Playing tango on melodica and singing Christmas carols

Abby and I went to a Christmas party at Gina’s, and of course there had to be a lot of music-making. Probably ten of us at some point or another were playing music. There was singing, flutes, accordions, piano, mandolin, etc., on all kinds of music, for hours and hours, even in separate rooms simultaneously. I did a lot of sitting and listening to others and also some participation of my own.

For me, personally, my favorite moments that I was involved in were the following.

Piazzolla’s Oblivion on melodica and piano

Henry and I did Piazzolla’s “Oblivion”, with me on melodica, and him accompanying on piano. I’ve recently mentioned wanting to do this, so I was happy to have this opportunity.

My cheap secondhand student melodica has poor intonation on the lower notes, unfortunately, as I observed recently when playing it in the Pittsburgh Contras and Squares Holiday Ball. So the results were not ideal. I’ve decided that if I want to continue playing the melodica seriously, I need a better instrument.

I’ve decided that next time I play “Oblivion” again, it will be on flute.

Niccolò Dôthel’s first flute and cello sonata, first movement

For variety, I threw in some Baroque music to play with Henry on piano for continuo. We did the first movement of Dôthel’s first flute and cello sonata. I had first heard this by accident, while following a discussion three months ago on the Yahoo “early flute” group, in which one of the posters, Javier Gelati, put up a link to a YouTube video of himself playing it:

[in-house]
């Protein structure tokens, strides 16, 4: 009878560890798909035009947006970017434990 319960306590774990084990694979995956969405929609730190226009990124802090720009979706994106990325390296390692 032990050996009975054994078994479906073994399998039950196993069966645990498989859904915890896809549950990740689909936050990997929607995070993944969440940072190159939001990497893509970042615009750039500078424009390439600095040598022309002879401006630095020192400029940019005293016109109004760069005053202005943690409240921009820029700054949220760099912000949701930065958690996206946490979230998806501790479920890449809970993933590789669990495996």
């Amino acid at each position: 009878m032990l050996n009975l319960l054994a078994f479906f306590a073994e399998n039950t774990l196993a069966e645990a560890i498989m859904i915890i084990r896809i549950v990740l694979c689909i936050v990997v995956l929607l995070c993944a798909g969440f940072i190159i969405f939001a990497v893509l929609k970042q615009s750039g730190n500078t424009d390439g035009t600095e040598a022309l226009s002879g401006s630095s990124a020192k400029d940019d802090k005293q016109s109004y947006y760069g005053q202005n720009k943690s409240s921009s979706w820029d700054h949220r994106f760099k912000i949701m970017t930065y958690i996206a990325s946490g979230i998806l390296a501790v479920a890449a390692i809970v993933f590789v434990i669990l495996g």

I found this piece so delightful and suitable for the Baroque flute that I decided I wanted to play it, and worked on it, and so I finally got the chance to play it with someone.

(Update of 2013-02-23)

I ended up playing this piece again, but in a quiet recital environment, with viola da gamba continuo, at the Pittsburgh Recorder Society’s Midwinter Musical Feast.

Have Yourself a Merry Little Christmas

One of my favorite Christmas songs is “Have Yourself a Merry Little Christmas”. It can still bring tears to my eyes. It brings back a lot of winter memories of being alone for one reason or another, while out and about and hearing it playing in stores and subway stations. Those days are over, but still, the song is really quite moving. Especially, I prefer the original lyrics, “Until then we’ll have to muddle through somehow”, to the alternate lyrics Frank Sinatra popularized, “Hang a shining star upon the highest bough”. The original melancholy lyrics underline the message of a hope for the future that is not yet reality.

So for the first time, I sang this song for others to hear, with Henry on piano.

Of course, the classic performance (with the original lyrics) is the beautiful one by Judy Garland:

Christmas carols with other people

Finally, I had the opportunity to sing a lot of Christmas carols with a number of other guests, some of whom were music students with astounding voices. Since they were female, I tried to blend in along with the pianist to fill in some harmony. I have basically no real experience in doing this, but it was fun, and I really enjoyed singing with other people.

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